The news from Mumbai is non-stop. Indian television networks have been on for more than 24-hours, and Pravin Ravi has been watching closely from his computer.
"This is a big thing for India," said Ravi. "It's never happened before."
Ravi is from Mumbai. His mother and brother still live there.
"I immedately called up my mom back at home," he said. Ravi's family is safe, but tell him the city is practically under seige.
"I heard of a 16 year old guy who walked out of his apartment complex and was shot," Ravi said. "This is a city in captivity."
Ravi says his family has been told to stay indoors. The commercial capital of India and one of the largest city's in the world, Mumbai's financial district has closed until the unrest settles.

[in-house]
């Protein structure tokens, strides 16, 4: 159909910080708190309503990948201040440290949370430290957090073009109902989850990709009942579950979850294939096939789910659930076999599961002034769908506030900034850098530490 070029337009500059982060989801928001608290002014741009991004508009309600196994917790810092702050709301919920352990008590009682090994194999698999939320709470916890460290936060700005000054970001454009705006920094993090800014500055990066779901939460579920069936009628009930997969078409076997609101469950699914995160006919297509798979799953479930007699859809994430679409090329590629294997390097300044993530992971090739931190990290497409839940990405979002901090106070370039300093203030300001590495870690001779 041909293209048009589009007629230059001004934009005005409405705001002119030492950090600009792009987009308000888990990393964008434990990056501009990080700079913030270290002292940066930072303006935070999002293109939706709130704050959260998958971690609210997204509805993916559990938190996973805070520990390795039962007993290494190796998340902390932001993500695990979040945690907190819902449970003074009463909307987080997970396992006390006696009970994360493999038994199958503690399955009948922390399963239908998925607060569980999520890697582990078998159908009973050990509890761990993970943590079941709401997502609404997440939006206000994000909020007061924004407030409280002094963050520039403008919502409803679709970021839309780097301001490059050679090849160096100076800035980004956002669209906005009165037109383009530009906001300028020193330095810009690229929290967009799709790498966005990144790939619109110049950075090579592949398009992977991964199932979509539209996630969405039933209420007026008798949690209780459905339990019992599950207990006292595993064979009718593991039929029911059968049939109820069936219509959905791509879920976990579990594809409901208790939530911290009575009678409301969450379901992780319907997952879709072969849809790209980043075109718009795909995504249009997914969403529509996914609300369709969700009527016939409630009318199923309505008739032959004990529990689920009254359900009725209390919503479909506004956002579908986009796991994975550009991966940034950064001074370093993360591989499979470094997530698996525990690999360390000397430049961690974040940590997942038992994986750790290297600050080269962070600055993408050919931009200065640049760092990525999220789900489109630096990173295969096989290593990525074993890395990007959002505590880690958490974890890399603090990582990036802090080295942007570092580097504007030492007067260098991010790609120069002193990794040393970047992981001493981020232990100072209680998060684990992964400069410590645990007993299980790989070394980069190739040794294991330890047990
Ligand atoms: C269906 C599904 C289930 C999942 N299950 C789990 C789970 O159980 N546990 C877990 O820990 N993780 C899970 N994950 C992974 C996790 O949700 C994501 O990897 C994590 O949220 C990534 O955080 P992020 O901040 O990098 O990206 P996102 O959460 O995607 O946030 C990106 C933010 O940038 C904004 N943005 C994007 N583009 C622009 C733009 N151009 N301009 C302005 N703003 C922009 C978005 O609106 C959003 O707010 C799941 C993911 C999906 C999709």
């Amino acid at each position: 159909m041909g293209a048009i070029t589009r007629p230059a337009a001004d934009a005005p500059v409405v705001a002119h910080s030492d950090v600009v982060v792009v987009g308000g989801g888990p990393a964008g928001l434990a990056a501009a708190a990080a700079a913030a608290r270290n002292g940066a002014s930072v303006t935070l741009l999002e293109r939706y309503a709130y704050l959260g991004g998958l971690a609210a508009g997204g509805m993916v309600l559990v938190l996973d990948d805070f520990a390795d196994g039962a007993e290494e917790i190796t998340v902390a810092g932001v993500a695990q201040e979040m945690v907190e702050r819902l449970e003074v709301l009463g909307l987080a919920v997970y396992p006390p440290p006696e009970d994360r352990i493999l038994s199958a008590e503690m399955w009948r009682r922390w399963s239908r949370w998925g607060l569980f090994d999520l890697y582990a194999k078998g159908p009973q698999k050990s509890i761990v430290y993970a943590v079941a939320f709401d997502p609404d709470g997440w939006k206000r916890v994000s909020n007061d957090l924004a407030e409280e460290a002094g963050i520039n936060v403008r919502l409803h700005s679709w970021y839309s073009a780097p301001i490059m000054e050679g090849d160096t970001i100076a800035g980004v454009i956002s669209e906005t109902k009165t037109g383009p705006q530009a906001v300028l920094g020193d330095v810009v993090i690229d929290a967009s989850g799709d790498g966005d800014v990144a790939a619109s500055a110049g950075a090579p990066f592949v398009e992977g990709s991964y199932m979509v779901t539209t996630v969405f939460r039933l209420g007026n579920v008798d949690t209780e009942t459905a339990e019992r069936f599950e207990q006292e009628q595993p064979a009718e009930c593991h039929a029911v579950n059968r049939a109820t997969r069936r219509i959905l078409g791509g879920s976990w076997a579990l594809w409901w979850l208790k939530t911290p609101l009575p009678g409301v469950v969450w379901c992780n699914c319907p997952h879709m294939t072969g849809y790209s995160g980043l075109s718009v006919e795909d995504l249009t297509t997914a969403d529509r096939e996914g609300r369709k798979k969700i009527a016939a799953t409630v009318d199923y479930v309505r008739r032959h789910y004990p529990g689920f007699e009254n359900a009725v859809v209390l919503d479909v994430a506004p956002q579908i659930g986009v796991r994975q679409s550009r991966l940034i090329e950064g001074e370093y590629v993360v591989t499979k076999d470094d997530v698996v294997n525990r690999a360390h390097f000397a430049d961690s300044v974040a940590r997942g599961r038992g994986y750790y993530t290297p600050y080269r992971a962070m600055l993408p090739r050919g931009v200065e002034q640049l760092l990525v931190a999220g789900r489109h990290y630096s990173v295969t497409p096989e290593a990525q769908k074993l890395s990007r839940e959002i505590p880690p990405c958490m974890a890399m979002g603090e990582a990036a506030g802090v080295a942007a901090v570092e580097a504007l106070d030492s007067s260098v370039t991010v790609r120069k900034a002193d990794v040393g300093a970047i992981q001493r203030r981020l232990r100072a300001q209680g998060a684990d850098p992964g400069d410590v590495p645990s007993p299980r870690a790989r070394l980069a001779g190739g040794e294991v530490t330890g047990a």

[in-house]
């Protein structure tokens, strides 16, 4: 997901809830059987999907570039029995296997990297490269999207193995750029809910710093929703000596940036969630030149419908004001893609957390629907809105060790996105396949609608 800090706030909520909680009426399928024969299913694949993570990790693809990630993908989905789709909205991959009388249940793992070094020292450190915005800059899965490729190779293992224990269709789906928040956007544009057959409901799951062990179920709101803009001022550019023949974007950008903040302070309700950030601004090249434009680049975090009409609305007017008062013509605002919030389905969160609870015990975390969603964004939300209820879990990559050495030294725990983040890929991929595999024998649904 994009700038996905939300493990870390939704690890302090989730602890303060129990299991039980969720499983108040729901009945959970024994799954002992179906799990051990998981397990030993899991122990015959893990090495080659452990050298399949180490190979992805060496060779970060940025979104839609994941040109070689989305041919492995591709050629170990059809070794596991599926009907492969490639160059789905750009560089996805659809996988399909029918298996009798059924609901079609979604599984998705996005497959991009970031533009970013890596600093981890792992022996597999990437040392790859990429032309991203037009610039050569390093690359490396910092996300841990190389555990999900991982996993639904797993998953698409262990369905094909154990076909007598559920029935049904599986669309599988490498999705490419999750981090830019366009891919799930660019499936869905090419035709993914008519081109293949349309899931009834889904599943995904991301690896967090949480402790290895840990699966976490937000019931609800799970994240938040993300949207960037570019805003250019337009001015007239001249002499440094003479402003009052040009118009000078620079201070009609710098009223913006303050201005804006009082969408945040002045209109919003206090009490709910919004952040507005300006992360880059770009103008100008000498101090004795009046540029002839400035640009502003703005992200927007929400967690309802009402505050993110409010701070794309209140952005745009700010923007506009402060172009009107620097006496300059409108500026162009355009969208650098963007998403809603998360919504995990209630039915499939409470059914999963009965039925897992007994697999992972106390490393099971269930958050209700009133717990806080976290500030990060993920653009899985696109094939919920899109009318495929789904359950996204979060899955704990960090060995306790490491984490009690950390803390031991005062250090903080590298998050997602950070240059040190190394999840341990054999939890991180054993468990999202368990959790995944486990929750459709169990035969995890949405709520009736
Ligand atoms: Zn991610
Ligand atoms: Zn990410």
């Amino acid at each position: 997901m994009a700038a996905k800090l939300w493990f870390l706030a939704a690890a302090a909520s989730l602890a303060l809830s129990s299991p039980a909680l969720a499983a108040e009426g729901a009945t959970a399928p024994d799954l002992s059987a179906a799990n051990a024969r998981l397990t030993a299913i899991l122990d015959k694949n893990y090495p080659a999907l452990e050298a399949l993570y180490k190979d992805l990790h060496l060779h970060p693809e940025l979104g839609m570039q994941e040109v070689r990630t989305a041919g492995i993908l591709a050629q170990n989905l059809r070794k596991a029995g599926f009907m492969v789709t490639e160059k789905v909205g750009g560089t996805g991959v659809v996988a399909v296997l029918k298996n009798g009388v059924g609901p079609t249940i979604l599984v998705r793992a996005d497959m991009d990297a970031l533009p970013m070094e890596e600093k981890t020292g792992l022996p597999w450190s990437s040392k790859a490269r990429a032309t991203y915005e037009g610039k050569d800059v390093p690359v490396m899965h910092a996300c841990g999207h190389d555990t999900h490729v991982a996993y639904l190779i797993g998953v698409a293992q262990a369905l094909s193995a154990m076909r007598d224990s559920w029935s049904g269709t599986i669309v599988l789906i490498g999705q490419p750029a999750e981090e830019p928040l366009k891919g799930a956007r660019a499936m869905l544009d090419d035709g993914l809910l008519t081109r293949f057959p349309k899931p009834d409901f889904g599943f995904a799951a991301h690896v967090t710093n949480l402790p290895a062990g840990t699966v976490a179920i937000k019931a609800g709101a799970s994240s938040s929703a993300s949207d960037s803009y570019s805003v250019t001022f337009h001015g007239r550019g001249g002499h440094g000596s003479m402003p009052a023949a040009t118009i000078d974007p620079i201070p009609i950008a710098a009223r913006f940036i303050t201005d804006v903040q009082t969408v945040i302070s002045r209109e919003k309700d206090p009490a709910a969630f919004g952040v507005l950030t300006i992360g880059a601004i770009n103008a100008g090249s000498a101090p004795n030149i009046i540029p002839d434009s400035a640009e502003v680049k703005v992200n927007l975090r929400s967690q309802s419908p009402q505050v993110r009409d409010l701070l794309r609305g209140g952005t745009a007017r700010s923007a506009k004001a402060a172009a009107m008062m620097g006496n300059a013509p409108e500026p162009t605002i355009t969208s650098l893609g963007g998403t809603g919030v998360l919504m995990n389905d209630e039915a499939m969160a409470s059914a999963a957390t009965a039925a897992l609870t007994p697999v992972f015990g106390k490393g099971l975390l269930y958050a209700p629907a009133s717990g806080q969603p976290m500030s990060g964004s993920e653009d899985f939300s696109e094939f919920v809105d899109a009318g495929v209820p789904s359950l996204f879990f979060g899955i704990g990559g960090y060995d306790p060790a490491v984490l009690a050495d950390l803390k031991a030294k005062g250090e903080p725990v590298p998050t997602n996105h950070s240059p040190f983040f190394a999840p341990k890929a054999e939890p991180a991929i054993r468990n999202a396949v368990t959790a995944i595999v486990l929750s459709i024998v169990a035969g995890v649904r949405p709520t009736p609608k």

Terrorist attacks are not new to the region, which has endured decades of unrest with neighboring Pakistan. Ravi says the attacks this week in his home city are the responsibility of Islamic militants. They attacked 10 sites in Mumbai on Wednesday afternoon, including a hotel with hundreds of guests held hostage.
Analyst are calling the terrorist attacks the worst in India's history. American news organizations are calling it Mumbai's 9-11.
"There are already 125 people dead," said Ravi. "There are more than 300 injured, and the numbers are increasing even as we speak."
Ravi says India has long enjoyed relaxed security, something experts say could change after this week's attacks.
For now, Ravi can only watch as the events unfold half a world away. But he says he's confident Mumbai will not be kept down. Ravi hopes to visit his family in January.
"The spirit of Mumbai is can do, will do. It will be back in business."